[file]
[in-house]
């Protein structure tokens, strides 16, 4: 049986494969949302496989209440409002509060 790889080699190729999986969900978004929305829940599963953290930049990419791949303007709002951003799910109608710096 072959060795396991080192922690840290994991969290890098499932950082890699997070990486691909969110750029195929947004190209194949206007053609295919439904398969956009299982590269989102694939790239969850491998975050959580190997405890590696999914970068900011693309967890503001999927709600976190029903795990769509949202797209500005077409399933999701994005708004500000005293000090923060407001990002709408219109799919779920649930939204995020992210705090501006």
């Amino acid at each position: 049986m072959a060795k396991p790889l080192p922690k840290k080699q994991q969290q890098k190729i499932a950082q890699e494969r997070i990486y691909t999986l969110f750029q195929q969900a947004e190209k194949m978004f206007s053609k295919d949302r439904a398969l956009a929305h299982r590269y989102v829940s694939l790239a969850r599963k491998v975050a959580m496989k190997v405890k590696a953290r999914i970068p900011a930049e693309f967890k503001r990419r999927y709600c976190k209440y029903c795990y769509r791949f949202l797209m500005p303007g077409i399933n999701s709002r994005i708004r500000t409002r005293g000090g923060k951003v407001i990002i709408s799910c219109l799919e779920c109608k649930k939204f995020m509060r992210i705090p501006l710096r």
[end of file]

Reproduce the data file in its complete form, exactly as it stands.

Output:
[in-house]
């Protein structure tokens, strides 16, 4: 049986494969949302496989209440409002509060 790889080699190729999986969900978004929305829940599963953290930049990419791949303007709002951003799910109608710096 072959060795396991080192922690840290994991969290890098499932950082890699997070990486691909969110750029195929947004190209194949206007053609295919439904398969956009299982590269989102694939790239969850491998975050959580190997405890590696999914970068900011693309967890503001999927709600976190029903795990769509949202797209500005077409399933999701994005708004500000005293000090923060407001990002709408219109799919779920649930939204995020992210705090501006």
């Amino acid at each position: 049986m072959a060795k396991p790889l080192p922690k840290k080699q994991q969290q890098k190729i499932a950082q890699e494969r997070i990486y691909t999986l969110f750029q195929q969900a947004e190209k194949m978004f206007s053609k295919d949302r439904a398969l956009a929305h299982r590269y989102v829940s694939l790239a969850r599963k491998v975050a959580m496989k190997v405890k590696a953290r999914i970068p900011a930049e693309f967890k503001r990419r999927y709600c976190k209440y029903c795990y769509r791949f949202l797209m500005p303007g077409i399933n999701s709002r994005i708004r500000t409002r005293g000090g923060k951003v407001i990002i709408s799910c219109l799919e779920c109608k649930k939204f995020m509060r992210i705090p501006l710096r």